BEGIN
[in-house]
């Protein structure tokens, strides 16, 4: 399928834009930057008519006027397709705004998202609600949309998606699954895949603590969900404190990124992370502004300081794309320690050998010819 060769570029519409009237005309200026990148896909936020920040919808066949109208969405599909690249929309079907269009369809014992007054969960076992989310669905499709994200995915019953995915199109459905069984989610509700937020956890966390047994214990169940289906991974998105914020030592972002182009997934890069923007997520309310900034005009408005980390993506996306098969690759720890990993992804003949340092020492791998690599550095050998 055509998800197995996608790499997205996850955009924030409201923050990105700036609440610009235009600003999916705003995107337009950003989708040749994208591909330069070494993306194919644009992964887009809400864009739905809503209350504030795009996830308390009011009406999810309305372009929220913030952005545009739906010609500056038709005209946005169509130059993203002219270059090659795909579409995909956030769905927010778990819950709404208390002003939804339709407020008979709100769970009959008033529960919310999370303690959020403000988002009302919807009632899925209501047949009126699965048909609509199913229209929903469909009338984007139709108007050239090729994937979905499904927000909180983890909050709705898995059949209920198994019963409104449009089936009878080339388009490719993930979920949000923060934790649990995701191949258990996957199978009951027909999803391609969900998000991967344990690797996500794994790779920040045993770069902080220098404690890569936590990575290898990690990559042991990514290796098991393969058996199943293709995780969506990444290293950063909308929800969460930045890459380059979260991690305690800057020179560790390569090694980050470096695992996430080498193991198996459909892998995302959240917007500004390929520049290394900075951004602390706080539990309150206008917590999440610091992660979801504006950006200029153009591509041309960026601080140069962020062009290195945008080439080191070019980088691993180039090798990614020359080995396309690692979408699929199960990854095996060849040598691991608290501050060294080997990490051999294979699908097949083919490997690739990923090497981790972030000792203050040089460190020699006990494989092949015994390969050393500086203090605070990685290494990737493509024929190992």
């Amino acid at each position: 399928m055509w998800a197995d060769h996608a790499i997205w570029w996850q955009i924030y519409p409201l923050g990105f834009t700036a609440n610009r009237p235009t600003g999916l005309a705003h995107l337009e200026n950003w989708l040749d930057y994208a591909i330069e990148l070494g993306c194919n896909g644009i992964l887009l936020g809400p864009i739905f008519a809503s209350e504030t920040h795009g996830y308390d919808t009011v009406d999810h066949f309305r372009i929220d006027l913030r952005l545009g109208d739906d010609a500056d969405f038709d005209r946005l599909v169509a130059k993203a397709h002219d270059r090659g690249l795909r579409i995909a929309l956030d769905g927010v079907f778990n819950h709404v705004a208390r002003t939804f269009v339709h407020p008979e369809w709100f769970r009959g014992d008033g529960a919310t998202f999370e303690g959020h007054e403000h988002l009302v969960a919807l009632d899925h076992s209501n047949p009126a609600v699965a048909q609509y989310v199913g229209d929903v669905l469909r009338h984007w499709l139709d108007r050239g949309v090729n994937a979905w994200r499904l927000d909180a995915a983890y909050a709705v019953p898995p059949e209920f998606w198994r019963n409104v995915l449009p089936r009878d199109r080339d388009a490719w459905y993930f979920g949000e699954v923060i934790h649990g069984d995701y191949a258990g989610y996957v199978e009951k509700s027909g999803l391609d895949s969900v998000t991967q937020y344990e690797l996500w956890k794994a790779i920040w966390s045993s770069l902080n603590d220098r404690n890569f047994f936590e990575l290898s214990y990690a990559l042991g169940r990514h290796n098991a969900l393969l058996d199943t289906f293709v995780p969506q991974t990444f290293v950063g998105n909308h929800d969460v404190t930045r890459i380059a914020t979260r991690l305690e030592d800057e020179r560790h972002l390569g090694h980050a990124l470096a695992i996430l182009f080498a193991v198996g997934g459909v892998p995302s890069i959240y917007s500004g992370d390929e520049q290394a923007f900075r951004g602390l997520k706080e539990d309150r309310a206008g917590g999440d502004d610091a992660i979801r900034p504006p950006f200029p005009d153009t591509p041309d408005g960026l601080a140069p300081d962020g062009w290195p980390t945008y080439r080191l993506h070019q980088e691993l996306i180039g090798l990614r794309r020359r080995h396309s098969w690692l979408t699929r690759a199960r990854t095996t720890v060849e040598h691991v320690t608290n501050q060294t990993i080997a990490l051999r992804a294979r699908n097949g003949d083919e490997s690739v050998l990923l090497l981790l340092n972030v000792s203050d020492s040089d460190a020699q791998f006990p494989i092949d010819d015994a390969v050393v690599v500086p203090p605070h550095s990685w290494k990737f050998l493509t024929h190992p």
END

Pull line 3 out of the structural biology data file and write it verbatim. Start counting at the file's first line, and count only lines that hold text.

């Amino acid at each position: 399928m055509w998800a197995d060769h996608a790499i997205w570029w996850q955009i924030y519409p409201l923050g990105f834009t700036a609440n610009r009237p235009t600003g999916l005309a705003h995107l337009e200026n950003w989708l040749d930057y994208a591909i330069e990148l070494g993306c194919n896909g644009i992964l887009l936020g809400p864009i739905f008519a809503s209350e504030t920040h795009g996830y308390d919808t009011v009406d999810h066949f309305r372009i929220d006027l913030r952005l545009g109208d739906d010609a500056d969405f038709d005209r946005l599909v169509a130059k993203a397709h002219d270059r090659g690249l795909r579409i995909a929309l956030d769905g927010v079907f778990n819950h709404v705004a208390r002003t939804f269009v339709h407020p008979e369809w709100f769970r009959g014992d008033g529960a919310t998202f999370e303690g959020h007054e403000h988002l009302v969960a919807l009632d899925h076992s209501n047949p009126a609600v699965a048909q609509y989310v199913g229209d929903v669905l469909r009338h984007w499709l139709d108007r050239g949309v090729n994937a979905w994200r499904l927000d909180a995915a983890y909050a709705v019953p898995p059949e209920f998606w198994r019963n409104v995915l449009p089936r009878d199109r080339d388009a490719w459905y993930f979920g949000e699954v923060i934790h649990g069984d995701y191949a258990g989610y996957v199978e009951k509700s027909g999803l391609d895949s969900v998000t991967q937020y344990e690797l996500w956890k794994a790779i920040w966390s045993s770069l902080n603590d220098r404690n890569f047994f936590e990575l290898s214990y990690a990559l042991g169940r990514h290796n098991a969900l393969l058996d199943t289906f293709v995780p969506q991974t990444f290293v950063g998105n909308h929800d969460v404190t930045r890459i380059a914020t979260r991690l305690e030592d800057e020179r560790h972002l390569g090694h980050a990124l470096a695992i996430l182009f080498a193991v198996g997934g459909v892998p995302s890069i959240y917007s500004g992370d390929e520049q290394a923007f900075r951004g602390l997520k706080e539990d309150r309310a206008g917590g999440d502004d610091a992660i979801r900034p504006p950006f200029p005009d153009t591509p041309d408005g960026l601080a140069p300081d962020g062009w290195p980390t945008y080439r080191l993506h070019q980088e691993l996306i180039g090798l990614r794309r020359r080995h396309s098969w690692l979408t699929r690759a199960r990854t095996t720890v060849e040598h691991v320690t608290n501050q060294t990993i080997a990490l051999r992804a294979r699908n097949g003949d083919e490997s690739v050998l990923l090497l981790l340092n972030v000792s203050d020492s040089d460190a020699q791998f006990p494989i092949d010819d015994a390969v050393v690599v500086p203090p605070h550095s990685w290494k990737f050998l493509t024929h190992p």